Breakout project: “Sexo, Pudor y Lagrimas”

Greenlight wish list: Has three projects that are his top priorities right now: “American Visa,” currently in pre-production; “Frankenstein en Catemaco”; and “El Vuelo del Pinocho”

Producing maxim: “A problem will always solve another problem.”

MIAMI – Having produced the most successful Mexican film ever, Matthias Ehrenberg knows he has a tough act to follow.

“Sexo, Pudor y Lagrimas” (Sex, Shame and Tears) raked in over $12 million in B.O. last year, a record take topped only by those of “Titanic” and “Tarzan.”

” ‘Sexo’ was a unique experience — it won’t happen all the time,” acknowledges Ehrenberg. “But it wasn’t a miracle — we were sure it would work.”

Based on the hit play of frosh helmer-scribe Antonio Serrano, pic has an attractive young cast, many known for their TV work.

Even before the script was finished, Ehrenberg initiated informal talks with distribs, and a few weeks into lensing, he showed them rough cuts. The $1.4 million production (about average for a Mexican pic) was ultimately acquired by 20th Century Fox, which has released it in several Latino markets. Lola Films will bow the pic in Spain this September.

With a cameraman uncle and father who did some film design work, Ehrenberg got some early exposure and worked as a camera and production assistant when just a teen. Ultimately, he studied study mechanical engineering, a discipline that took him to Europe. There, he hooked up with art directors Jan Roelfs and Ben van Os, and built sets for productions like Robert Altman’s “Vincent & Theo,” and Peter Greenaway’s “Death on the Seine” and “Prospero’s Books.”

Ehrenberg returned to Mexico in the early 1990s, working as production manager on Guillermo del Toro’s “Cronos” in 1991 before the local industry plunged into a deep depression.

He kept his hand in the film biz via stints on foreign productions such as unit production manager on “The Juror” and line producer for John Sayles’ “Men With Guns”. He really cut his teeth as a co-producer on Francisco Athie’s “Fibra Optica,” a political thriller that did so-so biz when finally released.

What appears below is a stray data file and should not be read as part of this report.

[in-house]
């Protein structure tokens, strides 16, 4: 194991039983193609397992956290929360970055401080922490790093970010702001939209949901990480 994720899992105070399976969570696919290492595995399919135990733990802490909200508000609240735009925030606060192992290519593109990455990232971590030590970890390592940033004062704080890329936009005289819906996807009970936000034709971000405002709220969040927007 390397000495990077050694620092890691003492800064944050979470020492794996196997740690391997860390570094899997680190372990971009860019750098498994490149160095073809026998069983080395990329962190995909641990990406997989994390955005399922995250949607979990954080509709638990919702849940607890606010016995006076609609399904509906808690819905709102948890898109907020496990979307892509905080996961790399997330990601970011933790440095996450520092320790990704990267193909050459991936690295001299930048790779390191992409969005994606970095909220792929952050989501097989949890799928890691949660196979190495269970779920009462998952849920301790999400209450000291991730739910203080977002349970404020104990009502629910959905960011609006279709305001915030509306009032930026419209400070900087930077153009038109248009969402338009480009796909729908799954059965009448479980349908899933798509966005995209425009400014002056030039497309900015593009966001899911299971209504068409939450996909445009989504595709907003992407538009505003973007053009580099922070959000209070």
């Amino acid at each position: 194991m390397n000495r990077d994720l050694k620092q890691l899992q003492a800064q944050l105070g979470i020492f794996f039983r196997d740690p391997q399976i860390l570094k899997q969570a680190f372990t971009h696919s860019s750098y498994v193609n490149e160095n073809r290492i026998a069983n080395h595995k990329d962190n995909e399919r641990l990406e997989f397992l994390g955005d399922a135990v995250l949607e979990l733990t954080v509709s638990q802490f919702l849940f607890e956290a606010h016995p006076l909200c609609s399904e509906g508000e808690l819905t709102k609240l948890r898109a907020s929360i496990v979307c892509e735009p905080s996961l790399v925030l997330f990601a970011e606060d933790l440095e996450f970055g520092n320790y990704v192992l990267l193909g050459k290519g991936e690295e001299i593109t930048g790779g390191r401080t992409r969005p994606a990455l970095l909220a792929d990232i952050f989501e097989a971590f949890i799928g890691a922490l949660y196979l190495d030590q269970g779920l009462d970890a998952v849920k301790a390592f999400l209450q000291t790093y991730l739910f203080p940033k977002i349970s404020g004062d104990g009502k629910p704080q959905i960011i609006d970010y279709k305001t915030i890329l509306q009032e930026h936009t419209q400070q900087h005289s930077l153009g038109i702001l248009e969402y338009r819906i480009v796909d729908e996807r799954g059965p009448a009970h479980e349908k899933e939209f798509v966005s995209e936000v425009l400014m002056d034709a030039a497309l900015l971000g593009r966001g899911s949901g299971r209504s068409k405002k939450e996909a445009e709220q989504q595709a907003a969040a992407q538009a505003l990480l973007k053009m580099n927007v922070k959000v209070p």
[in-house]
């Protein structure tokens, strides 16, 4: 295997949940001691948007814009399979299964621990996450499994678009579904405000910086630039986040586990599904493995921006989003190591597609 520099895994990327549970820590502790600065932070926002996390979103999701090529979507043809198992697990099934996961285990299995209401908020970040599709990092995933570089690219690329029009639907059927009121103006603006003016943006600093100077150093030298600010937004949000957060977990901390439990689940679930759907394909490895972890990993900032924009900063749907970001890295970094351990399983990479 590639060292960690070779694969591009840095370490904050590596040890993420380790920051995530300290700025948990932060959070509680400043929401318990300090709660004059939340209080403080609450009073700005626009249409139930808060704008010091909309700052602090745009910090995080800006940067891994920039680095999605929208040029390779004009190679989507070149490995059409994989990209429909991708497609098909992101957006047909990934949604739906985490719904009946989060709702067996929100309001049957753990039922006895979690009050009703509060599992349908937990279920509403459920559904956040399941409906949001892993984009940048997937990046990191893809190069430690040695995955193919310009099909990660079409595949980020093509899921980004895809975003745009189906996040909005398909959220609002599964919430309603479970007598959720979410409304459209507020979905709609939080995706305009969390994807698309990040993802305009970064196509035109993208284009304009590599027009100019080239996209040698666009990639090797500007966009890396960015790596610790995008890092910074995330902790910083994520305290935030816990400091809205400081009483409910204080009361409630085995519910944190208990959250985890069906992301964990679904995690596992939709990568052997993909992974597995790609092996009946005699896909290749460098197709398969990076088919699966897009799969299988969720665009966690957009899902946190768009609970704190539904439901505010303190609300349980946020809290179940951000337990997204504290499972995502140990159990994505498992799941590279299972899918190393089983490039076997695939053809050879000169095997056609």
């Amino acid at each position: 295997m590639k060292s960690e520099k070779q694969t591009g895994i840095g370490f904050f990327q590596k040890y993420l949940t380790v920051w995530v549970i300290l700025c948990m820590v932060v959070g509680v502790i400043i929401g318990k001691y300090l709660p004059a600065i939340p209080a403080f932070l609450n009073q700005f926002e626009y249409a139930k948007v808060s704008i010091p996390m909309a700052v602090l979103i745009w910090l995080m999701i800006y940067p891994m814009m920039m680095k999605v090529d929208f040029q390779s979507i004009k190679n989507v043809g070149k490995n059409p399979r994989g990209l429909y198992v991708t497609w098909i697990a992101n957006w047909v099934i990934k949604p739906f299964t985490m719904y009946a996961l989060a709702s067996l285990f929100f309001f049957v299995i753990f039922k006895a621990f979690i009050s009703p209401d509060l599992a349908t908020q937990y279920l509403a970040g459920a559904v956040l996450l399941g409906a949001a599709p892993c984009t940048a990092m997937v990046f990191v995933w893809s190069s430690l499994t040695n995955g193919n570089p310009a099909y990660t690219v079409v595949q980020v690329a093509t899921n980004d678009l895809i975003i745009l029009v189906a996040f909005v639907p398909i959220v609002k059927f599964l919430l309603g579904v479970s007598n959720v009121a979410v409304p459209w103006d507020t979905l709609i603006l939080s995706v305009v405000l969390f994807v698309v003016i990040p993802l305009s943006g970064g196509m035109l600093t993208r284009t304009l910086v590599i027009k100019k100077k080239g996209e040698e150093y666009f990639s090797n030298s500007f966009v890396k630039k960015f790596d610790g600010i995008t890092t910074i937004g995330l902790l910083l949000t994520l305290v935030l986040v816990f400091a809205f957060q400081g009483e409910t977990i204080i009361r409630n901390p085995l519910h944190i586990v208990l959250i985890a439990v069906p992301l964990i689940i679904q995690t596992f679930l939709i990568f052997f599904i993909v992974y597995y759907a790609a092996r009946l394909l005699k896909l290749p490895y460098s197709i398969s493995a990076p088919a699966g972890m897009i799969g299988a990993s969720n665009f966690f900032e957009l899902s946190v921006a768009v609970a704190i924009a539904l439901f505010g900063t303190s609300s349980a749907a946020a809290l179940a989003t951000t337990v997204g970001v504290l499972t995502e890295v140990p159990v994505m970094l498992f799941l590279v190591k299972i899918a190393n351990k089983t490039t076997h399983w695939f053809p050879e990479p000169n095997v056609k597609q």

Ehrenberg’s unabashed commitment to commercially viable projects — vs. auteur films — has set him apart from his country’s filmmaking establishment.

And “Sexo” has wrought changes in the Mexican film biz, Ehrenberg says. “It has changed the attitude of the U.S. majors, of the financiers. … There is money for production, for distribution, for foreign exhibition.

“I mean a lot more — four times more than what there was a year ago. Now it’s not just a dream that we can produce films for $1.5 million and make our money back.”

A big priority for Ehrenberg is renegotiating the U.S. release of “Sexo”. A deal with Latin Universe may be falling apart since the distrib fared so poorly with its first Mexican pic, “Santitos.”

Next up for his Titan Producciones is Juan Carlos Valdivia’s “American Visa,” a $2 million thriller and co-production with Argos-Cine, another local indie with which Ehrenberg has formed a strategic alliance and has several projects in development. Lensing is skedded to begin in August.

He hopes to make a total of seven to eight pics over the next three years, and is actively looking for partners to do so.

“We don’t have the infrastructure, financial or otherwise, to produce ourselves,” Ehrenberg says. “Our market, though it has changed, still has its limitations.”

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